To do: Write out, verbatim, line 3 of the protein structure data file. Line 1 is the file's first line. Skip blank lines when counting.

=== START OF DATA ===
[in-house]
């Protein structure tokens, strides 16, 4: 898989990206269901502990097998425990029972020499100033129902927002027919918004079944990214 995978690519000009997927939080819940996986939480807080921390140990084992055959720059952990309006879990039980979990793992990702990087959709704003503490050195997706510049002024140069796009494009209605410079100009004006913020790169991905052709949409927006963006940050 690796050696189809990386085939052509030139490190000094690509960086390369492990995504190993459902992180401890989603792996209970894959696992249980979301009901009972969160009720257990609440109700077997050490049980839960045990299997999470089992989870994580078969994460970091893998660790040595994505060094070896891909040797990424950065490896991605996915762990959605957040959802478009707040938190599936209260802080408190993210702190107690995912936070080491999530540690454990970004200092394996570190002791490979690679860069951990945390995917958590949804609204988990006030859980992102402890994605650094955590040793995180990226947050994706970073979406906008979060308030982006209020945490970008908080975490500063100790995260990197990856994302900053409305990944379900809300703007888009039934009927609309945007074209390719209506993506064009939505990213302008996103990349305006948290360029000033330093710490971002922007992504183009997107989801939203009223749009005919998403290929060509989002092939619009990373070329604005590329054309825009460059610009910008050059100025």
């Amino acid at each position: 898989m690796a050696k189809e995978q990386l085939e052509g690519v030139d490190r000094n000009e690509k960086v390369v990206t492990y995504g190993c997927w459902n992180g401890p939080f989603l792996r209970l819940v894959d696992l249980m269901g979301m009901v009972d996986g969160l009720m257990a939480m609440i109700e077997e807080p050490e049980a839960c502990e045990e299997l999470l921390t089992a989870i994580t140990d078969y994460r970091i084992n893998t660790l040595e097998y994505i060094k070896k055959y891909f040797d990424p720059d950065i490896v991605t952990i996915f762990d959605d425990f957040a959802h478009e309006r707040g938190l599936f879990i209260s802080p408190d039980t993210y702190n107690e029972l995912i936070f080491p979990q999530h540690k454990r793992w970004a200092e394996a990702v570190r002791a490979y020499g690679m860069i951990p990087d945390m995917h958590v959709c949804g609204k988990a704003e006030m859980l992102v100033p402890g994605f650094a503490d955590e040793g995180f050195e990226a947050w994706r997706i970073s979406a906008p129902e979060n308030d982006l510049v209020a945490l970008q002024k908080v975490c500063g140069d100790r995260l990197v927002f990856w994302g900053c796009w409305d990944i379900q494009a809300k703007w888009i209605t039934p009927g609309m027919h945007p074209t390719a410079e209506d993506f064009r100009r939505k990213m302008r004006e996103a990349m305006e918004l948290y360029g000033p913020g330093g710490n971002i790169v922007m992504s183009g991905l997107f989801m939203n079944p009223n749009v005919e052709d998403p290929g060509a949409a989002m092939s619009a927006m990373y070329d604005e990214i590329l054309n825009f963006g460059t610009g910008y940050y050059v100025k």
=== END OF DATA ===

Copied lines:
């Amino acid at each position: 898989m690796a050696k189809e995978q990386l085939e052509g690519v030139d490190r000094n000009e690509k960086v390369v990206t492990y995504g190993c997927w459902n992180g401890p939080f989603l792996r209970l819940v894959d696992l249980m269901g979301m009901v009972d996986g969160l009720m257990a939480m609440i109700e077997e807080p050490e049980a839960c502990e045990e299997l999470l921390t089992a989870i994580t140990d078969y994460r970091i084992n893998t660790l040595e097998y994505i060094k070896k055959y891909f040797d990424p720059d950065i490896v991605t952990i996915f762990d959605d425990f957040a959802h478009e309006r707040g938190l599936f879990i209260s802080p408190d039980t993210y702190n107690e029972l995912i936070f080491p979990q999530h540690k454990r793992w970004a200092e394996a990702v570190r002791a490979y020499g690679m860069i951990p990087d945390m995917h958590v959709c949804g609204k988990a704003e006030m859980l992102v100033p402890g994605f650094a503490d955590e040793g995180f050195e990226a947050w994706r997706i970073s979406a906008p129902e979060n308030d982006l510049v209020a945490l970008q002024k908080v975490c500063g140069d100790r995260l990197v927002f990856w994302g900053c796009w409305d990944i379900q494009a809300k703007w888009i209605t039934p009927g609309m027919h945007p074209t390719a410079e209506d993506f064009r100009r939505k990213m302008r004006e996103a990349m305006e918004l948290y360029g000033p913020g330093g710490n971002i790169v922007m992504s183009g991905l997107f989801m939203n079944p009223n749009v005919e052709d998403p290929g060509a949409a989002m092939s619009a927006m990373y070329d604005e990214i590329l054309n825009f963006g460059t610009g910008y940050y050059v100025k």